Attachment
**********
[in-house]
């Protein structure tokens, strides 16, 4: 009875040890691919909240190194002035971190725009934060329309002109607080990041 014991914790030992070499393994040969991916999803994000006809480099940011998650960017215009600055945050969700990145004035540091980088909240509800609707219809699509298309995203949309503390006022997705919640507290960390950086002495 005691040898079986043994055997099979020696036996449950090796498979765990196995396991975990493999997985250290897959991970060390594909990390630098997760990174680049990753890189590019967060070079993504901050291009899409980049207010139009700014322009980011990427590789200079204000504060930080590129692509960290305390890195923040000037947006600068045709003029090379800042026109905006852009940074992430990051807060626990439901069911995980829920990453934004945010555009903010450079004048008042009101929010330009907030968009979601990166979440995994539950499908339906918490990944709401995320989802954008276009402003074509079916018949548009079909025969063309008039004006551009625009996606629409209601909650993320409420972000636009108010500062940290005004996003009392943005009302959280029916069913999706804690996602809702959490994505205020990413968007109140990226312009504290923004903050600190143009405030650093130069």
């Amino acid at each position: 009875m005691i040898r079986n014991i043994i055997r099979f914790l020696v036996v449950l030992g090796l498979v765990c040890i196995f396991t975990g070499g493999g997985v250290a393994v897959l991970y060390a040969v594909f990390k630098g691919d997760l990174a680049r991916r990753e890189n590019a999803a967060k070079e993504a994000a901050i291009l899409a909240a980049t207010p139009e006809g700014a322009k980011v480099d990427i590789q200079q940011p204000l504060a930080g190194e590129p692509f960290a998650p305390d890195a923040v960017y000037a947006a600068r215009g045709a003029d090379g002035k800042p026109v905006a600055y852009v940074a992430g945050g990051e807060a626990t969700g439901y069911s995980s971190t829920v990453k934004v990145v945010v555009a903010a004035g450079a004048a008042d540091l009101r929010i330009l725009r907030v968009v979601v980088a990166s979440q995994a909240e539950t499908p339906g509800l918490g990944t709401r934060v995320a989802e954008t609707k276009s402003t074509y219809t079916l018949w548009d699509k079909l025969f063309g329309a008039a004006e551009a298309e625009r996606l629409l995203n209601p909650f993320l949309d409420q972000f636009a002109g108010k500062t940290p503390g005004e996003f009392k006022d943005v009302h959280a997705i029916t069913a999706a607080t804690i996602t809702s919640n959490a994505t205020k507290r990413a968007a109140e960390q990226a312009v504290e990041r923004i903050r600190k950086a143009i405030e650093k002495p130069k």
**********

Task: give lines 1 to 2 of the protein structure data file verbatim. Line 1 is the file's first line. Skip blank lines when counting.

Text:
[in-house]
């Protein structure tokens, strides 16, 4: 009875040890691919909240190194002035971190725009934060329309002109607080990041 014991914790030992070499393994040969991916999803994000006809480099940011998650960017215009600055945050969700990145004035540091980088909240509800609707219809699509298309995203949309503390006022997705919640507290960390950086002495 005691040898079986043994055997099979020696036996449950090796498979765990196995396991975990493999997985250290897959991970060390594909990390630098997760990174680049990753890189590019967060070079993504901050291009899409980049207010139009700014322009980011990427590789200079204000504060930080590129692509960290305390890195923040000037947006600068045709003029090379800042026109905006852009940074992430990051807060626990439901069911995980829920990453934004945010555009903010450079004048008042009101929010330009907030968009979601990166979440995994539950499908339906918490990944709401995320989802954008276009402003074509079916018949548009079909025969063309008039004006551009625009996606629409209601909650993320409420972000636009108010500062940290005004996003009392943005009302959280029916069913999706804690996602809702959490994505205020990413968007109140990226312009504290923004903050600190143009405030650093130069």